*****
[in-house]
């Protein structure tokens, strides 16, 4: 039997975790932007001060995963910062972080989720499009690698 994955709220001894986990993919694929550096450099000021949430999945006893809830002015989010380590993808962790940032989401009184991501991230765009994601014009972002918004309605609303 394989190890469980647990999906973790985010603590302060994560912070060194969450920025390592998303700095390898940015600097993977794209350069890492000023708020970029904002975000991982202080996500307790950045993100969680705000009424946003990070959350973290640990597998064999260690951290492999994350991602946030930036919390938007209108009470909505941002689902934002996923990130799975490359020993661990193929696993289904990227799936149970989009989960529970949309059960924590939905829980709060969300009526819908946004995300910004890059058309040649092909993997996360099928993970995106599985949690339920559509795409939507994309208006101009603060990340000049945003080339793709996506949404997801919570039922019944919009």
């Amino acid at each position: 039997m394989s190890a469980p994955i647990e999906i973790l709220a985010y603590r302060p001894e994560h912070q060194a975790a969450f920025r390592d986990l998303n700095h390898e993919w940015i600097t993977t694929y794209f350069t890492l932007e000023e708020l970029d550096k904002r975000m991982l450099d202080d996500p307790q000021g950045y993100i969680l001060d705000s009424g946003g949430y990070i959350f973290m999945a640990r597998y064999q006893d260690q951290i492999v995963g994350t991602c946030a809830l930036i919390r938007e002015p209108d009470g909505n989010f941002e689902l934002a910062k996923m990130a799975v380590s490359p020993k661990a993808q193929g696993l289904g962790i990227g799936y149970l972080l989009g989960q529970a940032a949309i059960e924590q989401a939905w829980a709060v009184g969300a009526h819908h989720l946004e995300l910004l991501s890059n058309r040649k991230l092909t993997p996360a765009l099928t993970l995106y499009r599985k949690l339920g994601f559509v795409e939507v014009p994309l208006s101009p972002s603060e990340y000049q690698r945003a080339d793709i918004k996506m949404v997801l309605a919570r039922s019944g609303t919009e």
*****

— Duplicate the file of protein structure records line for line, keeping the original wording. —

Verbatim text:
[in-house]
């Protein structure tokens, strides 16, 4: 039997975790932007001060995963910062972080989720499009690698 994955709220001894986990993919694929550096450099000021949430999945006893809830002015989010380590993808962790940032989401009184991501991230765009994601014009972002918004309605609303 394989190890469980647990999906973790985010603590302060994560912070060194969450920025390592998303700095390898940015600097993977794209350069890492000023708020970029904002975000991982202080996500307790950045993100969680705000009424946003990070959350973290640990597998064999260690951290492999994350991602946030930036919390938007209108009470909505941002689902934002996923990130799975490359020993661990193929696993289904990227799936149970989009989960529970949309059960924590939905829980709060969300009526819908946004995300910004890059058309040649092909993997996360099928993970995106599985949690339920559509795409939507994309208006101009603060990340000049945003080339793709996506949404997801919570039922019944919009």
């Amino acid at each position: 039997m394989s190890a469980p994955i647990e999906i973790l709220a985010y603590r302060p001894e994560h912070q060194a975790a969450f920025r390592d986990l998303n700095h390898e993919w940015i600097t993977t694929y794209f350069t890492l932007e000023e708020l970029d550096k904002r975000m991982l450099d202080d996500p307790q000021g950045y993100i969680l001060d705000s009424g946003g949430y990070i959350f973290m999945a640990r597998y064999q006893d260690q951290i492999v995963g994350t991602c946030a809830l930036i919390r938007e002015p209108d009470g909505n989010f941002e689902l934002a910062k996923m990130a799975v380590s490359p020993k661990a993808q193929g696993l289904g962790i990227g799936y149970l972080l989009g989960q529970a940032a949309i059960e924590q989401a939905w829980a709060v009184g969300a009526h819908h989720l946004e995300l910004l991501s890059n058309r040649k991230l092909t993997p996360a765009l099928t993970l995106y499009r599985k949690l339920g994601f559509v795409e939507v014009p994309l208006s101009p972002s603060e990340y000049q690698r945003a080339d793709i918004k996506m949404v997801l309605a919570r039922s019944g609303t919009e």